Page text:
But I was still a bit concerned about the lack of a spark. Our bishop (who was particularly excited about our courtship), gave me some wise counsel. He said, “Sparks burn out quite quickly; what you want in a relationship are coals. They may not be as easy to recognize but they build a much stronger flame that lasts a lot longer.” Later, he explained that love is something that comes into a relationship often without you even knowing and the depths of your feelings may take you by surprise. President Hinckley stated, “True love is not so much a matter of romance as it is a matter of anxious concern for the well-being of one’s companion” (“Except the Lord Build the House,” Ensign, June 1971). Doug and I realized that is what we were feeling. We continued to move forward and were married six months later.

Previous to my new-found resolve about deal-makers, deal-breakers and trying not to run from relationships, I’m sure I would have run from Doug or not have given him a chance at all. I’m absolutely sure of it. Each day, I love Doug more and more. I am so grateful that I was able to look beyond my superficial list and take the time to truly get to know the fabulous young man who is now my husband and such an amazing father. He is a good, righteous, gentle, humble. and loving man who I know will take care of, respect, and honor me and our children for all eternity.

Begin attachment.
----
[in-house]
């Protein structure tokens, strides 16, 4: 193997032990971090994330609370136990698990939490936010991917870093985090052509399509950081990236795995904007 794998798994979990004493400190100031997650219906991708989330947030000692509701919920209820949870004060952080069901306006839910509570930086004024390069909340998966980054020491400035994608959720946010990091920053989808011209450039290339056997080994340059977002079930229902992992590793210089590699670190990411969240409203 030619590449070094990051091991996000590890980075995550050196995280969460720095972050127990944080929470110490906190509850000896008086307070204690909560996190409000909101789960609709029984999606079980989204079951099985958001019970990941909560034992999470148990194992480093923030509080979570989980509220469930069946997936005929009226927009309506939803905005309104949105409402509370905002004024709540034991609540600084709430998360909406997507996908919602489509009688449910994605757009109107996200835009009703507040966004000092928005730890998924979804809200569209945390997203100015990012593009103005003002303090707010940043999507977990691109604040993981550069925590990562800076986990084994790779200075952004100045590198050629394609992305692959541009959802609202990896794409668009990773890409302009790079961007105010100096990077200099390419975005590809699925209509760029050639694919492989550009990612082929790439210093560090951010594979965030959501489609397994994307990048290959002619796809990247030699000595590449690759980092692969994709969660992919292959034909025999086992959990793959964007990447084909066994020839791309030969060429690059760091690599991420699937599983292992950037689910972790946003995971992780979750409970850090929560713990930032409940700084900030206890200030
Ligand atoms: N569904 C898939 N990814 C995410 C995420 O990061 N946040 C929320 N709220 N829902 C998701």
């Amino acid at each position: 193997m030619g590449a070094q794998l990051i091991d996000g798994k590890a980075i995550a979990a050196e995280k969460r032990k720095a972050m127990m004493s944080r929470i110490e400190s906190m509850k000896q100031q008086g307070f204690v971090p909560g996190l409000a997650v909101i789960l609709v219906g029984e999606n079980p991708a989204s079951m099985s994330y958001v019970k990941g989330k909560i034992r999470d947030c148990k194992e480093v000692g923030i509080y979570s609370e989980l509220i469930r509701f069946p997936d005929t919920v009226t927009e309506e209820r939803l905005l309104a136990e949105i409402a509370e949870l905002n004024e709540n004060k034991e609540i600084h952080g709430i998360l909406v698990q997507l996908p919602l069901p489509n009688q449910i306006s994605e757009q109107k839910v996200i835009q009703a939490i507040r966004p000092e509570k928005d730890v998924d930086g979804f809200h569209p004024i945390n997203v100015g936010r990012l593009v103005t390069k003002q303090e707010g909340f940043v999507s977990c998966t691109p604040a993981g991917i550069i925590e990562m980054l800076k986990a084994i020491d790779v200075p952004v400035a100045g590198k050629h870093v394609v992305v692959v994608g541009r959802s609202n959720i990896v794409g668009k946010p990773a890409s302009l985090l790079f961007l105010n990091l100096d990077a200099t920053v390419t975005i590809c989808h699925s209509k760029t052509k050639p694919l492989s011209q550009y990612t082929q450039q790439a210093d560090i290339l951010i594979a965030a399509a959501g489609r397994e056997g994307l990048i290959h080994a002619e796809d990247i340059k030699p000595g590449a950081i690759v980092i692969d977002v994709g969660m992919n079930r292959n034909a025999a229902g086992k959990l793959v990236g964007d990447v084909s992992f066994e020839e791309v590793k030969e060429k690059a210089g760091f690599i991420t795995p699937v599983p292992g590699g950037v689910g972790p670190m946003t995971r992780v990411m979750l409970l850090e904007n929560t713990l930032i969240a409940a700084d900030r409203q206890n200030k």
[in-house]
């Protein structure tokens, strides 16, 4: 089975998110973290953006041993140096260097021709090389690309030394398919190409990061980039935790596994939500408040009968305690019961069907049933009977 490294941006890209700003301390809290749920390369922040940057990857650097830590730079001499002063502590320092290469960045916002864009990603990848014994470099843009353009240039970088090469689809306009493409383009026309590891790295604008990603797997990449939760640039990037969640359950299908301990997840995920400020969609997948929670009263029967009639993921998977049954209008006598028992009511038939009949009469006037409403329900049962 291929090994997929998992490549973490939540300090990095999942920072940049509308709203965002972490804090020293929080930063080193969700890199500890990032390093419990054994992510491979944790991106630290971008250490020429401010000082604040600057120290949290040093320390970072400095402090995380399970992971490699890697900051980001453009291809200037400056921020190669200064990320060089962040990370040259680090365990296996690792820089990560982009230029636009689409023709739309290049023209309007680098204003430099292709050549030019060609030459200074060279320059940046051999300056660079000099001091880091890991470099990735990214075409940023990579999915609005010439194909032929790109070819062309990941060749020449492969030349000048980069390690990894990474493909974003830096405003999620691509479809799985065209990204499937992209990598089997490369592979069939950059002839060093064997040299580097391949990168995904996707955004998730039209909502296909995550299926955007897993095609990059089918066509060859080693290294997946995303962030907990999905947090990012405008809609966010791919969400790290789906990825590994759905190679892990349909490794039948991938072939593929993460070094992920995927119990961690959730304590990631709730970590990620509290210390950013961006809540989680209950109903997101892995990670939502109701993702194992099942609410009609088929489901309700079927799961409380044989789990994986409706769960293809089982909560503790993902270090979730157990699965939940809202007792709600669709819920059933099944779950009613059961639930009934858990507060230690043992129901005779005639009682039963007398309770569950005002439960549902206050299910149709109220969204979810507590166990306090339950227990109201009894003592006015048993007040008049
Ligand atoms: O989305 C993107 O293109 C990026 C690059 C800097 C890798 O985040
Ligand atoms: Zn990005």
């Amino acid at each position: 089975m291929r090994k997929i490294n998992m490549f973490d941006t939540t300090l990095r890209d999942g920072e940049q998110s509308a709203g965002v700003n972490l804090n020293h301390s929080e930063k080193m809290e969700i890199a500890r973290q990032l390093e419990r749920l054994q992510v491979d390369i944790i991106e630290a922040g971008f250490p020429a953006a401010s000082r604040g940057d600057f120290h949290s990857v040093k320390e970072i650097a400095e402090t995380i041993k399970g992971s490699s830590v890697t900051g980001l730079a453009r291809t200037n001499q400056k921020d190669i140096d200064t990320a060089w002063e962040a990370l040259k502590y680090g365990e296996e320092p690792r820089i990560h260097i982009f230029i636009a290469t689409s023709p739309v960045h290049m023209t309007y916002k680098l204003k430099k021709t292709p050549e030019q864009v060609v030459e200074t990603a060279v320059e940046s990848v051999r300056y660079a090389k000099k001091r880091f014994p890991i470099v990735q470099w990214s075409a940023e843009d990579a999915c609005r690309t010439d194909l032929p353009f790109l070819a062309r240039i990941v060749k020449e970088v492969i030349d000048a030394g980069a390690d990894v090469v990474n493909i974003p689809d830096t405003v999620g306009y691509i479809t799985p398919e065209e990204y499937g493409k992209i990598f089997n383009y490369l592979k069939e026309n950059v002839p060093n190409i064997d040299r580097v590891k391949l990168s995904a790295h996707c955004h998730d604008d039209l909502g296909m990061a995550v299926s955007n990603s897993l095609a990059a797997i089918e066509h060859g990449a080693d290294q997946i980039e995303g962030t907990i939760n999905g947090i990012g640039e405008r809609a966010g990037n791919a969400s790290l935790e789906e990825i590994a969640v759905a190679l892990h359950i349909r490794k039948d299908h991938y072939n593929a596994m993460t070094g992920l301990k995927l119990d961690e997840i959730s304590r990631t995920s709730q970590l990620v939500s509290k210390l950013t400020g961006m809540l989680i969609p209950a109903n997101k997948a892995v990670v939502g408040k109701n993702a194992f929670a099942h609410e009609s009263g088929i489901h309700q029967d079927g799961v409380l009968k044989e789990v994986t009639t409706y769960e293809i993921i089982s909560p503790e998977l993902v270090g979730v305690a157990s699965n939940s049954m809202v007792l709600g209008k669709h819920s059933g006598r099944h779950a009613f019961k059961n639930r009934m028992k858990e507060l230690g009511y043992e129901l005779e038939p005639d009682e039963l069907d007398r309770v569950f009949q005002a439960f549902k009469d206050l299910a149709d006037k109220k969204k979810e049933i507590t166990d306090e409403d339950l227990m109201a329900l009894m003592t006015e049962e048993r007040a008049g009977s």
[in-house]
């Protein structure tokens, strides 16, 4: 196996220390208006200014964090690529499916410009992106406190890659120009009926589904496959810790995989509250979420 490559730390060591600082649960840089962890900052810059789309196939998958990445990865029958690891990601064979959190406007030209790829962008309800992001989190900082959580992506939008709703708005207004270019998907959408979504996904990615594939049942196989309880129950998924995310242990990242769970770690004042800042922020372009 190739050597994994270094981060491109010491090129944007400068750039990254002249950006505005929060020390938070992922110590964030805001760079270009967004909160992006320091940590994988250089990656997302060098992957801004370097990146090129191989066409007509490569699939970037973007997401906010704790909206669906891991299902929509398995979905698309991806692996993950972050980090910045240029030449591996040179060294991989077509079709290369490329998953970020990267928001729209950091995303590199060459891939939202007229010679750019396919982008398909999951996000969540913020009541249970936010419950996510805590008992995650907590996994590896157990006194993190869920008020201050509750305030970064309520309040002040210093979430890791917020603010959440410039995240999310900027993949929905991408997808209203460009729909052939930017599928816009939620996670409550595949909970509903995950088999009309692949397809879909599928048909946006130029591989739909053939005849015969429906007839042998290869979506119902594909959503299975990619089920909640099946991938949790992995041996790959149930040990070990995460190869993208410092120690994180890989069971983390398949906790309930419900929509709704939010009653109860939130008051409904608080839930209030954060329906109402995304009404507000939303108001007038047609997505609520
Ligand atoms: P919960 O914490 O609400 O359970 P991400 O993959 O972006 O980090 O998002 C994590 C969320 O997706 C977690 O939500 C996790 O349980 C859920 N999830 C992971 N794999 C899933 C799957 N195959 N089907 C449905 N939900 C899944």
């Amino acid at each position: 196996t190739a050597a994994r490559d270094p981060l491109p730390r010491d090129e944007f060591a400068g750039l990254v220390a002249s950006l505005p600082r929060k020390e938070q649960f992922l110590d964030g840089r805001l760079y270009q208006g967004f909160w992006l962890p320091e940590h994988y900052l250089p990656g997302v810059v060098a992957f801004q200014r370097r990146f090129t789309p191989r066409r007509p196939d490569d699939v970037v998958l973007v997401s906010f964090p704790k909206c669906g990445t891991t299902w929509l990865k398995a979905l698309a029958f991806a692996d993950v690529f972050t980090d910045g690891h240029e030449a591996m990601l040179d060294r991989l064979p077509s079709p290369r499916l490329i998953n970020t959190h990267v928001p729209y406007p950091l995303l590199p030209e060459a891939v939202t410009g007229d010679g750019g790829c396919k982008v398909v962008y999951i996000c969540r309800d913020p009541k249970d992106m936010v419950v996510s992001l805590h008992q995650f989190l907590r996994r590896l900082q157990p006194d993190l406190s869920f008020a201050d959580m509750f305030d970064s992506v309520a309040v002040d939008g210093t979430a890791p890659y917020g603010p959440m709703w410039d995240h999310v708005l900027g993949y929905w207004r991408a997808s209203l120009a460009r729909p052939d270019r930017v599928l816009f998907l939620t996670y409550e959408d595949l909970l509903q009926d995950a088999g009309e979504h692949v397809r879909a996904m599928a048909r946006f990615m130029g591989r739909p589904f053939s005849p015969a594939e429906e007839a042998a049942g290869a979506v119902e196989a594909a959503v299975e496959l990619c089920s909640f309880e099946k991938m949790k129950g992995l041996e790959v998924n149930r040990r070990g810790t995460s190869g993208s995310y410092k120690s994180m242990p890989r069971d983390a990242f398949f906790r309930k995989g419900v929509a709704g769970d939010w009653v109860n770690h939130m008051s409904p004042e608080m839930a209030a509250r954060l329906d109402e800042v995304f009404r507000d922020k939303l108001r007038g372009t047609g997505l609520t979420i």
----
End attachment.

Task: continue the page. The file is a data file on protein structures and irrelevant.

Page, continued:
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Anne Maxson

Anne Maxson joined the LDS church in 2002 and her life has been full of unexpected (and sometimes difficult to recognize) blessings ever since. She chronicles her experiences at annemaxson.com. She served as a missionary in the Virginia Richmond Mission. She has a doctorate degree in pharmacy and has written medical articles for livestrong.com. She has also contributed to the Ensign/Liahona magazine. She and her husband, Doug, have two children.